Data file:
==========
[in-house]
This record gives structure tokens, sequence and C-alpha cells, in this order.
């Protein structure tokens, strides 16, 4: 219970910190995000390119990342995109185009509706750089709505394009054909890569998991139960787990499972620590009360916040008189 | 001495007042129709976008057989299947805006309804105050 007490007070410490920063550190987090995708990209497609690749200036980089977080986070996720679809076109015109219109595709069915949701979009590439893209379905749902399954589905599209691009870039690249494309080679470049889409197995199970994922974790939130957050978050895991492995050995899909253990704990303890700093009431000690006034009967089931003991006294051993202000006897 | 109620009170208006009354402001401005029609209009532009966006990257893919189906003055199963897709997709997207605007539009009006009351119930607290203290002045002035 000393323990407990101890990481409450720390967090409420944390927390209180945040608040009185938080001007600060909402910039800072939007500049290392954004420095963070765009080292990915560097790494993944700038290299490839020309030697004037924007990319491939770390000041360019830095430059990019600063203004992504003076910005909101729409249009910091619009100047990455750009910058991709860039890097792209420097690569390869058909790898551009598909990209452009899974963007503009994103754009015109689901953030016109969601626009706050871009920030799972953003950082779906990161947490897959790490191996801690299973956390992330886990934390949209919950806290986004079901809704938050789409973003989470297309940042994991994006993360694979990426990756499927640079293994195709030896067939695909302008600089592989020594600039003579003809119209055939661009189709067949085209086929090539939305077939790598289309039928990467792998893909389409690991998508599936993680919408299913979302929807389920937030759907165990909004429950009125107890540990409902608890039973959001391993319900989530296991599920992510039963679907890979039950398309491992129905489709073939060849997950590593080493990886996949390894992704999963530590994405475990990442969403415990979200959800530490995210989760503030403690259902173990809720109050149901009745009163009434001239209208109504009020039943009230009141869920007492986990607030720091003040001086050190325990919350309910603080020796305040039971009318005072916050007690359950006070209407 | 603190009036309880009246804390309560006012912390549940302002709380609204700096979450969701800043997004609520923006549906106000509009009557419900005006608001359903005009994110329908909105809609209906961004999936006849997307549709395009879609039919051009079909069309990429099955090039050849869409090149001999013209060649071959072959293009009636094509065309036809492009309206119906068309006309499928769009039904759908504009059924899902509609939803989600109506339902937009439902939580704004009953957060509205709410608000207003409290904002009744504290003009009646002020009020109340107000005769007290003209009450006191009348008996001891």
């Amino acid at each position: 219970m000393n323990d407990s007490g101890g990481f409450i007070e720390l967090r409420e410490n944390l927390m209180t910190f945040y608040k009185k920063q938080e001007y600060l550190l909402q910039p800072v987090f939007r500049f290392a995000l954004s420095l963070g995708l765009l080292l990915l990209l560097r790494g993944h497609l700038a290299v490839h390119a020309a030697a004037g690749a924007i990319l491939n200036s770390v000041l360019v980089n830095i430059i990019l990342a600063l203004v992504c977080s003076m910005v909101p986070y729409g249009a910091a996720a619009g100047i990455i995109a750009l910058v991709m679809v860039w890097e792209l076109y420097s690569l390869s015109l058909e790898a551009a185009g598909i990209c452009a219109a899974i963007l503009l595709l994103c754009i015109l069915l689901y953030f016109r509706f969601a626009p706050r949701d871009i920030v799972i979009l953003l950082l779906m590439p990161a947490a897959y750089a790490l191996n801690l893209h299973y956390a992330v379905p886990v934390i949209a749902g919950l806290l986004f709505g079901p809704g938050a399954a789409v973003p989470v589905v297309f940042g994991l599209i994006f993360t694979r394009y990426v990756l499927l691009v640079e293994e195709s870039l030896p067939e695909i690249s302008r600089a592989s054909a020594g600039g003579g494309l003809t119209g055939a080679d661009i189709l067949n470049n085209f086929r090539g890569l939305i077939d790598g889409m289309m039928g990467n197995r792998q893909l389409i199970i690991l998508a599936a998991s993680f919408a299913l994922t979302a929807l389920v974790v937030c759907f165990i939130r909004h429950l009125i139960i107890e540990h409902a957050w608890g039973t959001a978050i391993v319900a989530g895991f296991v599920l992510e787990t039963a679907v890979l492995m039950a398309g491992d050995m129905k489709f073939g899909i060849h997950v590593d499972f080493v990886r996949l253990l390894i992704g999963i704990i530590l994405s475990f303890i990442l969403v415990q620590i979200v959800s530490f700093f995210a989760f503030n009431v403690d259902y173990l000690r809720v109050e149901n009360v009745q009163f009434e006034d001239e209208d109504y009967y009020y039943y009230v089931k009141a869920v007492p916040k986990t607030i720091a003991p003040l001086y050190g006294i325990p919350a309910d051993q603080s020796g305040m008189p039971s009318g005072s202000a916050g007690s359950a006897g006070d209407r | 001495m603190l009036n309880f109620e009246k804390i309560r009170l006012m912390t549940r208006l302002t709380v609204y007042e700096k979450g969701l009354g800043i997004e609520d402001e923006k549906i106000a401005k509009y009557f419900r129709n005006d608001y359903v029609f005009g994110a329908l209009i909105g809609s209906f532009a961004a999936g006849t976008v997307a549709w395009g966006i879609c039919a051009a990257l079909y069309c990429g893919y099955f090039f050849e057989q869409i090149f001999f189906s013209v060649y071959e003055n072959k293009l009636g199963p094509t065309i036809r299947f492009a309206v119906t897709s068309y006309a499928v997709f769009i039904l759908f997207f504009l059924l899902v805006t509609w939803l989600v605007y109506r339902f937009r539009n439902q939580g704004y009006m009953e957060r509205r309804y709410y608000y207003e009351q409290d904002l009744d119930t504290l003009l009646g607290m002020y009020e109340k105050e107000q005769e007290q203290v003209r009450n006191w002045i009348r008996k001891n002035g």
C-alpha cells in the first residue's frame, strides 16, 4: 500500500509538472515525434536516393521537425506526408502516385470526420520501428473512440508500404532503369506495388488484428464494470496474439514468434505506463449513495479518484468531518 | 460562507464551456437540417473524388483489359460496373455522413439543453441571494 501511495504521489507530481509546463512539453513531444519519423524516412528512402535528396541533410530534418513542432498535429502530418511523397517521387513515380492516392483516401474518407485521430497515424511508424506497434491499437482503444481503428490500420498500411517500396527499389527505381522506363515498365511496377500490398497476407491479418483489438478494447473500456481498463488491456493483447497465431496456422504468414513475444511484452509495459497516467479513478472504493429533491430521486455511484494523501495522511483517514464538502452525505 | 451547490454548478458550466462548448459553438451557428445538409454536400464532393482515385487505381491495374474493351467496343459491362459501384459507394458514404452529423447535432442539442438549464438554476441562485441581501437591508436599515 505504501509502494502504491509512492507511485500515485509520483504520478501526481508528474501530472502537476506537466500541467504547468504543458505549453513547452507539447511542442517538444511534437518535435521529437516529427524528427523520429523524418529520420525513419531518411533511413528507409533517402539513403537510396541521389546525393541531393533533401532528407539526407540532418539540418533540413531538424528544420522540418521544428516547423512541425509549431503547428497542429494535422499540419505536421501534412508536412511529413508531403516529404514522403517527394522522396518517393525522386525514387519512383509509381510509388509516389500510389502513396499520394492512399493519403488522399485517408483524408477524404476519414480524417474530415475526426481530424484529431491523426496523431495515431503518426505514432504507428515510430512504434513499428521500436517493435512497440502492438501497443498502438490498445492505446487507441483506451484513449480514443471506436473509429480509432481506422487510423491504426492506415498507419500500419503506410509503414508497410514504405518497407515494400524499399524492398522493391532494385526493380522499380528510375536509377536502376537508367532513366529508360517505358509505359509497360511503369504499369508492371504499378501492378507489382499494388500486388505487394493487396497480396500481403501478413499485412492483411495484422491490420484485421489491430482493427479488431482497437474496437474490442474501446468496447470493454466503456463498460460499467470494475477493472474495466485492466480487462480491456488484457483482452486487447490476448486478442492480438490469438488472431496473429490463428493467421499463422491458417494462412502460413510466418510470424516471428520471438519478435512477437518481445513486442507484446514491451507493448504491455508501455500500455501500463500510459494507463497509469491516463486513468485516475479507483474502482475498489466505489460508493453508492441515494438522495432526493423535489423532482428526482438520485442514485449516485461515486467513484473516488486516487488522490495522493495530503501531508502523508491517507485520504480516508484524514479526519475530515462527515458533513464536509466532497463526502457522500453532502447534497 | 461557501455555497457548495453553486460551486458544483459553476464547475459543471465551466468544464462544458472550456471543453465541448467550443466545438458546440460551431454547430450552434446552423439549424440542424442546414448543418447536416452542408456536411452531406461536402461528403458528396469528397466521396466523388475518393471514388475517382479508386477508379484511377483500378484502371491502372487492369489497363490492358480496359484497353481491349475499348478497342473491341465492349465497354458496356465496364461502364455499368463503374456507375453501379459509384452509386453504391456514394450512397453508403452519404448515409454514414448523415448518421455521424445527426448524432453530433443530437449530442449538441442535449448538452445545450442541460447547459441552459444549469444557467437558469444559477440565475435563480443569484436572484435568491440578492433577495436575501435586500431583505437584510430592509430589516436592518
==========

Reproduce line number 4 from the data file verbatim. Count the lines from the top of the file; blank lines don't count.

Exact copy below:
């Amino acid at each position: 219970m000393n323990d407990s007490g101890g990481f409450i007070e720390l967090r409420e410490n944390l927390m209180t910190f945040y608040k009185k920063q938080e001007y600060l550190l909402q910039p800072v987090f939007r500049f290392a995000l954004s420095l963070g995708l765009l080292l990915l990209l560097r790494g993944h497609l700038a290299v490839h390119a020309a030697a004037g690749a924007i990319l491939n200036s770390v000041l360019v980089n830095i430059i990019l990342a600063l203004v992504c977080s003076m910005v909101p986070y729409g249009a910091a996720a619009g100047i990455i995109a750009l910058v991709m679809v860039w890097e792209l076109y420097s690569l390869s015109l058909e790898a551009a185009g598909i990209c452009a219109a899974i963007l503009l595709l994103c754009i015109l069915l689901y953030f016109r509706f969601a626009p706050r949701d871009i920030v799972i979009l953003l950082l779906m590439p990161a947490a897959y750089a790490l191996n801690l893209h299973y956390a992330v379905p886990v934390i949209a749902g919950l806290l986004f709505g079901p809704g938050a399954a789409v973003p989470v589905v297309f940042g994991l599209i994006f993360t694979r394009y990426v990756l499927l691009v640079e293994e195709s870039l030896p067939e695909i690249s302008r600089a592989s054909a020594g600039g003579g494309l003809t119209g055939a080679d661009i189709l067949n470049n085209f086929r090539g890569l939305i077939d790598g889409m289309m039928g990467n197995r792998q893909l389409i199970i690991l998508a599936a998991s993680f919408a299913l994922t979302a929807l389920v974790v937030c759907f165990i939130r909004h429950l009125i139960i107890e540990h409902a957050w608890g039973t959001a978050i391993v319900a989530g895991f296991v599920l992510e787990t039963a679907v890979l492995m039950a398309g491992d050995m129905k489709f073939g899909i060849h997950v590593d499972f080493v990886r996949l253990l390894i992704g999963i704990i530590l994405s475990f303890i990442l969403v415990q620590i979200v959800s530490f700093f995210a989760f503030n009431v403690d259902y173990l000690r809720v109050e149901n009360v009745q009163f009434e006034d001239e209208d109504y009967y009020y039943y009230v089931k009141a869920v007492p916040k986990t607030i720091a003991p003040l001086y050190g006294i325990p919350a309910d051993q603080s020796g305040m008189p039971s009318g005072s202000a916050g007690s359950a006897g006070d209407r | 001495m603190l009036n309880f109620e009246k804390i309560r009170l006012m912390t549940r208006l302002t709380v609204y007042e700096k979450g969701l009354g800043i997004e609520d402001e923006k549906i106000a401005k509009y009557f419900r129709n005006d608001y359903v029609f005009g994110a329908l209009i909105g809609s209906f532009a961004a999936g006849t976008v997307a549709w395009g966006i879609c039919a051009a990257l079909y069309c990429g893919y099955f090039f050849e057989q869409i090149f001999f189906s013209v060649y071959e003055n072959k293009l009636g199963p094509t065309i036809r299947f492009a309206v119906t897709s068309y006309a499928v997709f769009i039904l759908f997207f504009l059924l899902v805006t509609w939803l989600v605007y109506r339902f937009r539009n439902q939580g704004y009006m009953e957060r509205r309804y709410y608000y207003e009351q409290d904002l009744d119930t504290l003009l009646g607290m002020y009020e109340k105050e107000q005769e007290q203290v003209r009450n006191w002045i009348r008996k001891n002035g």